I have to agree with this headline ...
The Wackiest Trip Ever
by Deanna Klingel
I’ve been traveling with my books nearly every week for five years. But this is the wackiest trip I’ve taken yet.
I leave home with my Rand McNally Atlas, print out of my destination’s website, MapQuest directions and my GPS all in agreement. I’m going to Fairview, in Northern Kentucky, an hour north of Lexington on U.S. 68, to the Jefferson Davis Monument State Historic Site where I’ll sign books beside the 350 foot obelisk monument.
Have you heard of the annual 500 mile long yard sale? It’s on U.S. 68, and it’s today. Every home, business, church and farm has set up a sale along the road. U.S. 68, a two-lane highway with a double yellow line, has berms as wide as driving lanes lined with parked cars. Shoppers dash across the highway carrying lamps and ladders. Chairs are lashed to the roofs of cars; family pets wander back and forth.
After several miles I suddenly see Welcome to Fairview. I’m in an Amish farm community. Ladies in bonnets sort through the dishes, boys in blue ironed shirts, black pants with suspenders, peddle their bikes in the highway. Teenage girls load their buggies. In the fields men and their horses work the dirt. There are no brown and white state park signs. There is no 350 foot obelisk. Thank you for visiting Fairview.
A mile further up the road I see a state park sign, but not the one I’m hoping for. Surely a ranger there can tell me where to find a 350 foot monument in their neighborhood?
“No ma’am. We got nothing like that around here.”
“Is it possible there are two Fairviews?” I ask.
“Oh no. Not possible. It’s ag’in the law. Can’t have two with the same name in the same state. Uh uh. Nope.” It’s true, I remember, Rand McNally only lists one Fairview, Kentucky.
“Is this your zipcode?” I point to MapQuest.
“No. It isn’t.”
“I guess I need to call this other park ranger and see where he’s hanging out today.” The guy looks like I just woke him up. Oh! Park Ranger! “I can help!” His park brochures are not in a rack or alphabetized. They are all in a wash tub. Together. He sifts through them and eventually finds one that says Jefferson Davis. “Looks promising,” I say. We turn it over where the locator map indicates it’s in the far southwest corner of Kentucky. Another Fairview. Five hours away.
Gladys, my GPS navigator, is not leaving. She insists we have reached our destination. I trick her by keying in a town close to the second Fairview. Okay, she says, get back on U. S. 68, and the fun continues. After many miles of roadside sales we leave U. S. 68 to travel the Bluegrass Parkway and later the Western Kentucky Parkway. Now, we’re back on U. S. 68 again. I’m blinking, taking it all in: ladies in bonnets, boys in blue shirts on bikes, girls in buggies, farmers plowing with horses. I have a sinking feeling. There’s that little sign…again…Welcome to Fairview. I dare to think how this could happen. Was it the Parkways in the wrong direction? Did I really drive in a circle? But no, my dashboard reveals I’m still traveling SW. Suddenly, rising out of a wheat field in front of me, a 350 foot obelisk. This really is the other Fairview.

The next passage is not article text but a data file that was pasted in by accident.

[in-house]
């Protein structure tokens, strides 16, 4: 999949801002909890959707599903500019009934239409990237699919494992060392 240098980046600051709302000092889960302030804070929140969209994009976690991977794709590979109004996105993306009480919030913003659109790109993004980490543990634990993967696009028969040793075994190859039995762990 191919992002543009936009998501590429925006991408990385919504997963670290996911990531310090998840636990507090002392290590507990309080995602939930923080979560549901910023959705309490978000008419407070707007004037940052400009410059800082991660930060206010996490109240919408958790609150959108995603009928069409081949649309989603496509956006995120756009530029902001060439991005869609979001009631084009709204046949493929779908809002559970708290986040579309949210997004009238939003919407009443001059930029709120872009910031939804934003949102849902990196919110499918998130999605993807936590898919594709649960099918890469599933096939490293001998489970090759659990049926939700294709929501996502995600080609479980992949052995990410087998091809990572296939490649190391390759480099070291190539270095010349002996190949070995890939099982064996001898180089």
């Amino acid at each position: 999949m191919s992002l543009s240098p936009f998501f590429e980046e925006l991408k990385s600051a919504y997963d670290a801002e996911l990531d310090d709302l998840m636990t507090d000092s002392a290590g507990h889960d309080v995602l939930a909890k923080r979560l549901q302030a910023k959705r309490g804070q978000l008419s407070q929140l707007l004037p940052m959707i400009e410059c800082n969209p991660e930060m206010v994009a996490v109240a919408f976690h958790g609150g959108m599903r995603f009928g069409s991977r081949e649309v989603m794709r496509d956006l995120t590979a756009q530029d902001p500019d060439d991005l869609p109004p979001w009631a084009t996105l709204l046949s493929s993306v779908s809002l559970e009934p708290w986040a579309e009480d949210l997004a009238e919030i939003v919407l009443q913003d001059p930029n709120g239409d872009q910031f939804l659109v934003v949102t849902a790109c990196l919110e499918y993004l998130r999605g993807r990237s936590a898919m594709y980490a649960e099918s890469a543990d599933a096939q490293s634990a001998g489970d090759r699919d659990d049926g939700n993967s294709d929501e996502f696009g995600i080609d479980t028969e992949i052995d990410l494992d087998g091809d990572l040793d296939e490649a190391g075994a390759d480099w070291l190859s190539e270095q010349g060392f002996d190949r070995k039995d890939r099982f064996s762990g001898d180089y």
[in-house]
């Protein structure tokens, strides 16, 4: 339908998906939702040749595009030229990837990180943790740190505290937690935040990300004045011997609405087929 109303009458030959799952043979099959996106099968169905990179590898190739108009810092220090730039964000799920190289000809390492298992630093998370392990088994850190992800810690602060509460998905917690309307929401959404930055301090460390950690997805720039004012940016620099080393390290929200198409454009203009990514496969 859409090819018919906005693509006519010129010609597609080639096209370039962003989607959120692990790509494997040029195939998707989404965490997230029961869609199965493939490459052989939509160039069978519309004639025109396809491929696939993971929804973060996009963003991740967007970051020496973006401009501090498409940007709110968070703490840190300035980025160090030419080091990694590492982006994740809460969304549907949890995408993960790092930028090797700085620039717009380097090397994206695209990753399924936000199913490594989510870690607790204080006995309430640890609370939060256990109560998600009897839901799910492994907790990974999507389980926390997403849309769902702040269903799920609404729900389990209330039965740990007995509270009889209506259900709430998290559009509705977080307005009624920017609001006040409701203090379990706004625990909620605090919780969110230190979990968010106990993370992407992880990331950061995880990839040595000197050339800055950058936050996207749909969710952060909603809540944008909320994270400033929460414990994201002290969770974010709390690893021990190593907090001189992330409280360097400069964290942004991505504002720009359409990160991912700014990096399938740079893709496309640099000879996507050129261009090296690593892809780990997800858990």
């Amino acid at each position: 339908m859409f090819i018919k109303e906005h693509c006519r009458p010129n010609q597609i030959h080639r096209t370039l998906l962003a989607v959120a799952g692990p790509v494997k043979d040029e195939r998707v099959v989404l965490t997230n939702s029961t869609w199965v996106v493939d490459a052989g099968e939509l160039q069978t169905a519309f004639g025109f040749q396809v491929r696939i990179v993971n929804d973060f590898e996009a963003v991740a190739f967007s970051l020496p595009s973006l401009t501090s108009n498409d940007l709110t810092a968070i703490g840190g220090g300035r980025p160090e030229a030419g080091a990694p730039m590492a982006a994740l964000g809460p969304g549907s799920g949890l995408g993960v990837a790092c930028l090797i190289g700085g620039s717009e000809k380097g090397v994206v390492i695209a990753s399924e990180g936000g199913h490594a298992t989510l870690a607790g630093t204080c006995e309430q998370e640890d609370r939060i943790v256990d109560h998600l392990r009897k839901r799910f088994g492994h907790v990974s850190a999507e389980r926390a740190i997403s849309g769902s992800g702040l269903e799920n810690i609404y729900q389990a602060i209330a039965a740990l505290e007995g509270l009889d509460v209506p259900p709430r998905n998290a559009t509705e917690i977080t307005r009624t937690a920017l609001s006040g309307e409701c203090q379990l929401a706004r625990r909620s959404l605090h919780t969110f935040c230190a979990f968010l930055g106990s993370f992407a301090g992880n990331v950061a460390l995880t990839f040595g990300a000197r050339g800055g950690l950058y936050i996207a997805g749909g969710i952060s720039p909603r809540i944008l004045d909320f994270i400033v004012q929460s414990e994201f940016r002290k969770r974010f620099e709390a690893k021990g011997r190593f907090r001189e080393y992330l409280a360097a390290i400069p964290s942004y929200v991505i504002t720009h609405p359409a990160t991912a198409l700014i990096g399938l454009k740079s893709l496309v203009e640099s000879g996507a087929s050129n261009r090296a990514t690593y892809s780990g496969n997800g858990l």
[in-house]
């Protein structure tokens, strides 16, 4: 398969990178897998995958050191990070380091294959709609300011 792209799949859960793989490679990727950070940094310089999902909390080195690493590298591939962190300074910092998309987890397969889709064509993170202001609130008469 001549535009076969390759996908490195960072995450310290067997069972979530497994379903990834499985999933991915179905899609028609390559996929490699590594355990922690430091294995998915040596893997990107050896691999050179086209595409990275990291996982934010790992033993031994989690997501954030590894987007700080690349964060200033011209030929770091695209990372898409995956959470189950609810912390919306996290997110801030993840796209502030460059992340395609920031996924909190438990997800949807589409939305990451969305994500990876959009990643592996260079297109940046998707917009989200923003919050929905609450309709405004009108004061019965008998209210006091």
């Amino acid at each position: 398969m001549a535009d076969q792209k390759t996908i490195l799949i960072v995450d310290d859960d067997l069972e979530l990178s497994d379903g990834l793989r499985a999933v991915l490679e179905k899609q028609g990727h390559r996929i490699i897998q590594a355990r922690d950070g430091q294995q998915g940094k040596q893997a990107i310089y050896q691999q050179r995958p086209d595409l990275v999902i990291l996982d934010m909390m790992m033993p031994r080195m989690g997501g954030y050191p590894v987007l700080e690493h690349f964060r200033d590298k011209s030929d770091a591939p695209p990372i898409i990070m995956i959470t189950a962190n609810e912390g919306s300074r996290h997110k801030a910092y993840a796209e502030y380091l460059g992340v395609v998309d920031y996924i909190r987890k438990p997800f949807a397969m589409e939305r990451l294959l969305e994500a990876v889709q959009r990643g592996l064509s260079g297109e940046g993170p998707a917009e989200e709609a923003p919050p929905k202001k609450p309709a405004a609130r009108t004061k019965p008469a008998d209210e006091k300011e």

But not the one where I have a hotel reservation.
Both Fairview, Kentuckys are on U.S. 68, both are State Park sites, five hours apart, the rangers aren’t aware of each other. Both are rural Amish farm communities that look just alike, (except for a 350 foot obelisk) including their identical welcome signs. Both are exactly six hours from my home in different directions. I don’t think there’s an obelisk in the Twilight Zone. But, maybe.
Deanna K. Klingel writes primarily for a Young Adult and Children's Literature market. She's also been published in anthologies, short stories and poetry. She collaborated with Write Integrity authors on The Christmas Tree Treasure Hunt. Her books include: Just for the Moment: The Remarkable Gift of the Therapy Dog, Avery's Battlefield, Avery's Crossroad, Bread Upon the Water, Cracks in the Ice, Rock and a Hard Place a Lithuanian Love Story, Amanda and the Lazy Garden Fairy, Beth's Birds, and The Mysterious Life of Jim Limber. Several have received awards or acknowledgements.
Deanna and her husband Dave have seven grown children raising their children across the Southeast. Deanna and Dave make their home in North Carolina.